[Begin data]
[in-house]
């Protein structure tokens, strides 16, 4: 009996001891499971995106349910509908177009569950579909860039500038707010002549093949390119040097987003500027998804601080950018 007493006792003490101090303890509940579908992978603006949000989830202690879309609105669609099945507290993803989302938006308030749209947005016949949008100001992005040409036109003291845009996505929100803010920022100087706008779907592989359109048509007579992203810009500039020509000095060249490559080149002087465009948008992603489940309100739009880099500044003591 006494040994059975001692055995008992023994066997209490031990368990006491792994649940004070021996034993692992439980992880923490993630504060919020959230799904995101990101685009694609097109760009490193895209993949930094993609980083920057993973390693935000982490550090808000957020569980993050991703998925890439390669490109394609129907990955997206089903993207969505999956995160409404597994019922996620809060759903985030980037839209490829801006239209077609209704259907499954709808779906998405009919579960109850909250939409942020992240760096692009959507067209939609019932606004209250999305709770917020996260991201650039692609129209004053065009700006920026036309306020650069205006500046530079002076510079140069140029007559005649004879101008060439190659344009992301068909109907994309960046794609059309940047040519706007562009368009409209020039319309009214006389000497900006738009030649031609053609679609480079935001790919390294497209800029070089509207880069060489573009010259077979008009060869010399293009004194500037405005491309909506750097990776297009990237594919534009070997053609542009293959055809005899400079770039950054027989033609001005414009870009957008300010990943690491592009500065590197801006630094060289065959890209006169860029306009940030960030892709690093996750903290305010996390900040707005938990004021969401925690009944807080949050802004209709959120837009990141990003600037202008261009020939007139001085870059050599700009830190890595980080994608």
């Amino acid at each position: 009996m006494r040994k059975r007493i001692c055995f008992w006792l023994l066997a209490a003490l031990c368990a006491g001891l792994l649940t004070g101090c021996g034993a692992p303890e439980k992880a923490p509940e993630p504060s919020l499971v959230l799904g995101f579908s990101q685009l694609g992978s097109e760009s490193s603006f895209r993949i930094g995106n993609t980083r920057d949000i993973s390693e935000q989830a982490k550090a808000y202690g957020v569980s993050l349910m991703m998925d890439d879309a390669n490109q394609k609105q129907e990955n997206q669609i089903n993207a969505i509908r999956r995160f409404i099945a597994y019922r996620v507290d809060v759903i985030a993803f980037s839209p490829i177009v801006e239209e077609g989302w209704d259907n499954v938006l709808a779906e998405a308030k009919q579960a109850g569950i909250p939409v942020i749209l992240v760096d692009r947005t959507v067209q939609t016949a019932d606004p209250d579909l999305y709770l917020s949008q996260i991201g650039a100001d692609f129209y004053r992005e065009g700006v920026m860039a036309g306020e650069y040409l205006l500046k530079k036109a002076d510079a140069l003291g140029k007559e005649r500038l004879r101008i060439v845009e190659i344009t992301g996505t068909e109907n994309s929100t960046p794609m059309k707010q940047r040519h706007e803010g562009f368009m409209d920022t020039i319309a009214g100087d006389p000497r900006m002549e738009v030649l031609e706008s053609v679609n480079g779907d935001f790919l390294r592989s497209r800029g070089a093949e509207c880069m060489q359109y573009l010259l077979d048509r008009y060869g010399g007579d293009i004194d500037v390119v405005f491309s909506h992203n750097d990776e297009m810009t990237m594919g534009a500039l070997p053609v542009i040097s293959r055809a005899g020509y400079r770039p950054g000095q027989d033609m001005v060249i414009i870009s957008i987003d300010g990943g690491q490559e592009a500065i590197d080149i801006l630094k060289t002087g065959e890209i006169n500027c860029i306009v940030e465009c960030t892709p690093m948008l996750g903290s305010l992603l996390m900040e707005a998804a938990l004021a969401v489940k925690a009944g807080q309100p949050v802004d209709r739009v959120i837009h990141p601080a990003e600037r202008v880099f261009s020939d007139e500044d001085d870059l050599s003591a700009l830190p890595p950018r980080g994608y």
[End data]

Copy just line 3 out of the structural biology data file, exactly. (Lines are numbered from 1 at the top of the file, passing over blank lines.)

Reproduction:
């Amino acid at each position: 009996m006494r040994k059975r007493i001692c055995f008992w006792l023994l066997a209490a003490l031990c368990a006491g001891l792994l649940t004070g101090c021996g034993a692992p303890e439980k992880a923490p509940e993630p504060s919020l499971v959230l799904g995101f579908s990101q685009l694609g992978s097109e760009s490193s603006f895209r993949i930094g995106n993609t980083r920057d949000i993973s390693e935000q989830a982490k550090a808000y202690g957020v569980s993050l349910m991703m998925d890439d879309a390669n490109q394609k609105q129907e990955n997206q669609i089903n993207a969505i509908r999956r995160f409404i099945a597994y019922r996620v507290d809060v759903i985030a993803f980037s839209p490829i177009v801006e239209e077609g989302w209704d259907n499954v938006l709808a779906e998405a308030k009919q579960a109850g569950i909250p939409v942020i749209l992240v760096d692009r947005t959507v067209q939609t016949a019932d606004p209250d579909l999305y709770l917020s949008q996260i991201g650039a100001d692609f129209y004053r992005e065009g700006v920026m860039a036309g306020e650069y040409l205006l500046k530079k036109a002076d510079a140069l003291g140029k007559e005649r500038l004879r101008i060439v845009e190659i344009t992301g996505t068909e109907n994309s929100t960046p794609m059309k707010q940047r040519h706007e803010g562009f368009m409209d920022t020039i319309a009214g100087d006389p000497r900006m002549e738009v030649l031609e706008s053609v679609n480079g779907d935001f790919l390294r592989s497209r800029g070089a093949e509207c880069m060489q359109y573009l010259l077979d048509r008009y060869g010399g007579d293009i004194d500037v390119v405005f491309s909506h992203n750097d990776e297009m810009t990237m594919g534009a500039l070997p053609v542009i040097s293959r055809a005899g020509y400079r770039p950054g000095q027989d033609m001005v060249i414009i870009s957008i987003d300010g990943g690491q490559e592009a500065i590197d080149i801006l630094k060289t002087g065959e890209i006169n500027c860029i306009v940030e465009c960030t892709p690093m948008l996750g903290s305010l992603l996390m900040e707005a998804a938990l004021a969401v489940k925690a009944g807080q309100p949050v802004d209709r739009v959120i837009h990141p601080a990003e600037r202008v880099f261009s020939d007139e500044d001085d870059l050599s003591a700009l830190p890595p950018r980080g994608y």